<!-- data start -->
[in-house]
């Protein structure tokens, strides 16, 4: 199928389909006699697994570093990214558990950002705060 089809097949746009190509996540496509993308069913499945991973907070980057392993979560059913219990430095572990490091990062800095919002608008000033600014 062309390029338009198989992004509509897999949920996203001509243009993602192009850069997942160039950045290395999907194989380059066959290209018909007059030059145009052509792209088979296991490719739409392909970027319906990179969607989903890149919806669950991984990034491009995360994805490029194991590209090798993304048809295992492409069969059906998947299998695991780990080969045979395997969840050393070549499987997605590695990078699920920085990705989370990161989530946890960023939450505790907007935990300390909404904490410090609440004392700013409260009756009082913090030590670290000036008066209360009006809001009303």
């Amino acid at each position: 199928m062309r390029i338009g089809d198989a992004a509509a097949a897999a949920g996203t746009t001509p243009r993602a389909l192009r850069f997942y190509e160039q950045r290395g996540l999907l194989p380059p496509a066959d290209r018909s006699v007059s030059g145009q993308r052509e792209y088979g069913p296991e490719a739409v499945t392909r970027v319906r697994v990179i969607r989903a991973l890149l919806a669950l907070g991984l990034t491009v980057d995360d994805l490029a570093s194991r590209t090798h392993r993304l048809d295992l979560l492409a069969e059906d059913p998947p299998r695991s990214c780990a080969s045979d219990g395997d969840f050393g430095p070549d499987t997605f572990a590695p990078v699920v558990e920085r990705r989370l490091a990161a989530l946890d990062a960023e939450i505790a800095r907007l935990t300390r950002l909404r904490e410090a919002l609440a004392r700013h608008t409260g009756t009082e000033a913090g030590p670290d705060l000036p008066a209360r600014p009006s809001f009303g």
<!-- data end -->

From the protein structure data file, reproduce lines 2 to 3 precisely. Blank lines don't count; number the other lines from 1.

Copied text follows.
């Protein structure tokens, strides 16, 4: 199928389909006699697994570093990214558990950002705060 089809097949746009190509996540496509993308069913499945991973907070980057392993979560059913219990430095572990490091990062800095919002608008000033600014 062309390029338009198989992004509509897999949920996203001509243009993602192009850069997942160039950045290395999907194989380059066959290209018909007059030059145009052509792209088979296991490719739409392909970027319906990179969607989903890149919806669950991984990034491009995360994805490029194991590209090798993304048809295992492409069969059906998947299998695991780990080969045979395997969840050393070549499987997605590695990078699920920085990705989370990161989530946890960023939450505790907007935990300390909404904490410090609440004392700013409260009756009082913090030590670290000036008066209360009006809001009303």
């Amino acid at each position: 199928m062309r390029i338009g089809d198989a992004a509509a097949a897999a949920g996203t746009t001509p243009r993602a389909l192009r850069f997942y190509e160039q950045r290395g996540l999907l194989p380059p496509a066959d290209r018909s006699v007059s030059g145009q993308r052509e792209y088979g069913p296991e490719a739409v499945t392909r970027v319906r697994v990179i969607r989903a991973l890149l919806a669950l907070g991984l990034t491009v980057d995360d994805l490029a570093s194991r590209t090798h392993r993304l048809d295992l979560l492409a069969e059906d059913p998947p299998r695991s990214c780990a080969s045979d219990g395997d969840f050393g430095p070549d499987t997605f572990a590695p990078v699920v558990e920085r990705r989370l490091a990161a989530l946890d990062a960023e939450i505790a800095r907007l935990t300390r950002l909404r904490e410090a919002l609440a004392r700013h608008t409260g009756t009082e000033a913090g030590p670290d705060l000036p008066a209360r600014p009006s809001f009303g």